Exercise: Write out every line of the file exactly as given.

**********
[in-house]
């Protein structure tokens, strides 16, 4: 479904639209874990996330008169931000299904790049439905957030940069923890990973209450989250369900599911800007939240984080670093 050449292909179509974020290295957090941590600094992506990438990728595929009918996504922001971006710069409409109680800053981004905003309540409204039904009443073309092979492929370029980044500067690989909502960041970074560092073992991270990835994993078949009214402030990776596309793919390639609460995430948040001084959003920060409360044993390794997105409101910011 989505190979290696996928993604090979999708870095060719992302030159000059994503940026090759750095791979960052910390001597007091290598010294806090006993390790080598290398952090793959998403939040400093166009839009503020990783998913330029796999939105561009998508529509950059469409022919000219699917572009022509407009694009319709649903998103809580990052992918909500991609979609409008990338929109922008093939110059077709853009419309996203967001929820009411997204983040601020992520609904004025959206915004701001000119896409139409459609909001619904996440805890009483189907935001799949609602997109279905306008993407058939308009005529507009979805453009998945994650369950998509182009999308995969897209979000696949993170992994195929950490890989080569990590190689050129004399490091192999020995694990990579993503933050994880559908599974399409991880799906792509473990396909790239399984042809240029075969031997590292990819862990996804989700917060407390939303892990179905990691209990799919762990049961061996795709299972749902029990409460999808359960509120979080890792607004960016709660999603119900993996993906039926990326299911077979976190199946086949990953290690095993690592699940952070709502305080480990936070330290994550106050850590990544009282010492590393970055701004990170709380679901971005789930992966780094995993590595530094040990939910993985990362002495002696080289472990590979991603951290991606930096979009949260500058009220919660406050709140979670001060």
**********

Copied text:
[in-house]
């Protein structure tokens, strides 16, 4: 479904639209874990996330008169931000299904790049439905957030940069923890990973209450989250369900599911800007939240984080670093 050449292909179509974020290295957090941590600094992506990438990728595929009918996504922001971006710069409409109680800053981004905003309540409204039904009443073309092979492929370029980044500067690989909502960041970074560092073992991270990835994993078949009214402030990776596309793919390639609460995430948040001084959003920060409360044993390794997105409101910011 989505190979290696996928993604090979999708870095060719992302030159000059994503940026090759750095791979960052910390001597007091290598010294806090006993390790080598290398952090793959998403939040400093166009839009503020990783998913330029796999939105561009998508529509950059469409022919000219699917572009022509407009694009319709649903998103809580990052992918909500991609979609409008990338929109922008093939110059077709853009419309996203967001929820009411997204983040601020992520609904004025959206915004701001000119896409139409459609909001619904996440805890009483189907935001799949609602997109279905306008993407058939308009005529507009979805453009998945994650369950998509182009999308995969897209979000696949993170992994195929950490890989080569990590190689050129004399490091192999020995694990990579993503933050994880559908599974399409991880799906792509473990396909790239399984042809240029075969031997590292990819862990996804989700917060407390939303892990179905990691209990799919762990049961061996795709299972749902029990409460999808359960509120979080890792607004960016709660999603119900993996993906039926990326299911077979976190199946086949990953290690095993690592699940952070709502305080480990936070330290994550106050850590990544009282010492590393970055701004990170709380679901971005789930992966780094995993590595530094040990939910993985990362002495002696080289472990590979991603951290991606930096979009949260500058009220919660406050709140979670001060």